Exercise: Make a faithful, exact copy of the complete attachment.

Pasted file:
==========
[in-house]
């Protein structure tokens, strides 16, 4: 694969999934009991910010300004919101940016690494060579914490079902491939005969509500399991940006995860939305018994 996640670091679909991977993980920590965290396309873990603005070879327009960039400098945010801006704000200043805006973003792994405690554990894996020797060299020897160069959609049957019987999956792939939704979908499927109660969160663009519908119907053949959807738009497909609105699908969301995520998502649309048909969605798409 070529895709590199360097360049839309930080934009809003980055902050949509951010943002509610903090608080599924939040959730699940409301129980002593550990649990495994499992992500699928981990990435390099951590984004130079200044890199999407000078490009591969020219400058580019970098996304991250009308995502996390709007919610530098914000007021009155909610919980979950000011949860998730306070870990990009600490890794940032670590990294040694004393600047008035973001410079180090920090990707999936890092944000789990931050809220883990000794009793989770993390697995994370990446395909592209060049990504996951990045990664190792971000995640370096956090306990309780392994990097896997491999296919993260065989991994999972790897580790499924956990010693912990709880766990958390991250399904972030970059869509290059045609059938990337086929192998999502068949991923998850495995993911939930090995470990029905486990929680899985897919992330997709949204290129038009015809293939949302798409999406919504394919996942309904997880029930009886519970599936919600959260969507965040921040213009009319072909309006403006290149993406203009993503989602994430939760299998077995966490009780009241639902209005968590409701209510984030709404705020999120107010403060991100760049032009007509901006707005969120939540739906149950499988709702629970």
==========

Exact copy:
[in-house]
């Protein structure tokens, strides 16, 4: 694969999934009991910010300004919101940016690494060579914490079902491939005969509500399991940006995860939305018994 996640670091679909991977993980920590965290396309873990603005070879327009960039400098945010801006704000200043805006973003792994405690554990894996020797060299020897160069959609049957019987999956792939939704979908499927109660969160663009519908119907053949959807738009497909609105699908969301995520998502649309048909969605798409 070529895709590199360097360049839309930080934009809003980055902050949509951010943002509610903090608080599924939040959730699940409301129980002593550990649990495994499992992500699928981990990435390099951590984004130079200044890199999407000078490009591969020219400058580019970098996304991250009308995502996390709007919610530098914000007021009155909610919980979950000011949860998730306070870990990009600490890794940032670590990294040694004393600047008035973001410079180090920090990707999936890092944000789990931050809220883990000794009793989770993390697995994370990446395909592209060049990504996951990045990664190792971000995640370096956090306990309780392994990097896997491999296919993260065989991994999972790897580790499924956990010693912990709880766990958390991250399904972030970059869509290059045609059938990337086929192998999502068949991923998850495995993911939930090995470990029905486990929680899985897919992330997709949204290129038009015809293939949302798409999406919504394919996942309904997880029930009886519970599936919600959260969507965040921040213009009319072909309006403006290149993406203009993503989602994430939760299998077995966490009780009241639902209005968590409701209510984030709404705020999120107010403060991100760049032009007509901006707005969120939540739906149950499988709702629970």